Today in 2011, US Patent 7882975 B2 was issued, an invention of Jason M. Kelly, assigned to Miller Coors, LLC, for his “Double Walled Beverage Container and Method of Making Same.” Here’s the Abstract:

A double walled container is provided for insulating a beverage. An outer insulating shell or container is secured to the inner container that holds the beverage. A gap exists between the outer container and inner container and the air in the gap acts as an insulating barrier. The inner container is preferably a standard aluminum container. The outer container is preferably made from aluminum or a plastic polymer.




A Beer Can Timeline

Today is Beer Can Appreciation Day, because on this day in 1935, the first cans of beer were sold. Cans of “Krueger Cream Ale” were sold by the Kruger Brewing Company in Richmond, Virginia, with other breweries following suit the very same year. Here’s some fun resources about the history of the beer can. First, there’s a History of the Can (that’s all cans) while Rusty Cans has a more beer-centric timeline. Keglined has An Illustrated History of the American Beer Can and Timeline has another history that goes back to ancient times. And CraftCans has this infographic timeline showing “8 Decades of Canned Beer.”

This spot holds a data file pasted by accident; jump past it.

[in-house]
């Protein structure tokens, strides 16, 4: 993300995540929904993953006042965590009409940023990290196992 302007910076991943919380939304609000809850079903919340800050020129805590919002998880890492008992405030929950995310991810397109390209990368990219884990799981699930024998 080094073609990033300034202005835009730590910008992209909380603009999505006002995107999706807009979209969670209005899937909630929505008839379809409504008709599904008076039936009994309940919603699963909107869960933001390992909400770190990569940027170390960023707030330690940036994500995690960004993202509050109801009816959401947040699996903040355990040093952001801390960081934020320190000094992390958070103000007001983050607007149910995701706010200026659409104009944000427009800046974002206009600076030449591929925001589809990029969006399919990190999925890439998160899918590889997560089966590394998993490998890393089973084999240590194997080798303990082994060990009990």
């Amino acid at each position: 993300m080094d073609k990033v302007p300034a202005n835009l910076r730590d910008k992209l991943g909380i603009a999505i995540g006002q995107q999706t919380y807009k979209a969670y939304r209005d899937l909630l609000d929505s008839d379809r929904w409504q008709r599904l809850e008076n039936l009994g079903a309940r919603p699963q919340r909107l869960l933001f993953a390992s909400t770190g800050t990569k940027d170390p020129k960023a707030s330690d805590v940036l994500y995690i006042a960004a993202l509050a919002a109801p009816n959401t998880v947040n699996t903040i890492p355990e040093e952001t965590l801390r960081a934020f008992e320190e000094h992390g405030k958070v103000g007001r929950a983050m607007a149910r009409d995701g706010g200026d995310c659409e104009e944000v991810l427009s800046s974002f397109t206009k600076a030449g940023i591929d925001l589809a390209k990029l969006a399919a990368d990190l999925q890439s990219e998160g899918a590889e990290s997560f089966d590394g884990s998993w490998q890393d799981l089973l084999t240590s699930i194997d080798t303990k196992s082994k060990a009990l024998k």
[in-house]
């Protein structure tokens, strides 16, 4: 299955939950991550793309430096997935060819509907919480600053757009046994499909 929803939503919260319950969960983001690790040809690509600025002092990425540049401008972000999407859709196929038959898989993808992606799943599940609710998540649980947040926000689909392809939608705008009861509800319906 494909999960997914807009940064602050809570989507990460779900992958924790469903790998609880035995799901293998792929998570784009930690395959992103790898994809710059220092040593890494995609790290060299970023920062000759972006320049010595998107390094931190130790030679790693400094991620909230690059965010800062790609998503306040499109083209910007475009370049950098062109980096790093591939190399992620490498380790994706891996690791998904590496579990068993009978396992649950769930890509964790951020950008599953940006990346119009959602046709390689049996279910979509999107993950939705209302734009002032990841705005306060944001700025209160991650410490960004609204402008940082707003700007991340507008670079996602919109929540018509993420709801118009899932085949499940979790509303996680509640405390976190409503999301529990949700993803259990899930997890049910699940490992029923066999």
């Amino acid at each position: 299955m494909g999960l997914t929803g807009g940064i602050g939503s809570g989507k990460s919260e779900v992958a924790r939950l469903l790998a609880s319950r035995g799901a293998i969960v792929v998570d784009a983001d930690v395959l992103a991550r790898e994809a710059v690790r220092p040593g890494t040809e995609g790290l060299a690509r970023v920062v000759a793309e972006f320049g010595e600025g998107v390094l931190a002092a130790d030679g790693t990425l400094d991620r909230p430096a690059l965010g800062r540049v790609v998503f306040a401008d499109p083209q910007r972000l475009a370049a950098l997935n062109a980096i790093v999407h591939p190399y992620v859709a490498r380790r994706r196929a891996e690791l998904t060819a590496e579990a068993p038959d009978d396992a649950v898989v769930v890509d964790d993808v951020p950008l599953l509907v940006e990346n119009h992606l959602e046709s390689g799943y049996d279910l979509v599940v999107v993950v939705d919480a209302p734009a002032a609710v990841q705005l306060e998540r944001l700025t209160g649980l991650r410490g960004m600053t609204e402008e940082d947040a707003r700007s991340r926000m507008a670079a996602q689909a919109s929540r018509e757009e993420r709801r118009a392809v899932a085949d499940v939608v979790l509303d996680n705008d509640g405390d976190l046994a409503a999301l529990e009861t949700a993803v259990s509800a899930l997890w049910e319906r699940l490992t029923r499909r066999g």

Click here to see the timeline full size.

Patent No. 3554400A: Nonflipping Beer Can End

Today in 1971, US Patent 3554400 A was issued, an invention of John S. Bozek, assigned to the Continental Can Co., for his “Nonflipping Beer Can End.” Here’s the Abstract:

An easy opening end particularly adapted for use on beverage cans, said end including an end panel, weakening line formed in said end panel and defining a removable tearout portion which extends generally from the central portion of said end panel to the periphery of said end panel, and a circumferential rib in said end panel, said rib being generally C-shaped in outline and having opposite ends terminating adjacent said tearout portion and reinforcing said end panel around said tearout portion to prevent premature rupturing of said can end along said weakening line, and a pull tab secured to said tearout portion for effecting the removal thereof, said rib being depressed to define an upwardly opening groove, and said pull tab having a free end overlying said groove whereby clearance is provided between said pull tab free end and said end panel to facilitate the initial lifting of said pull tab.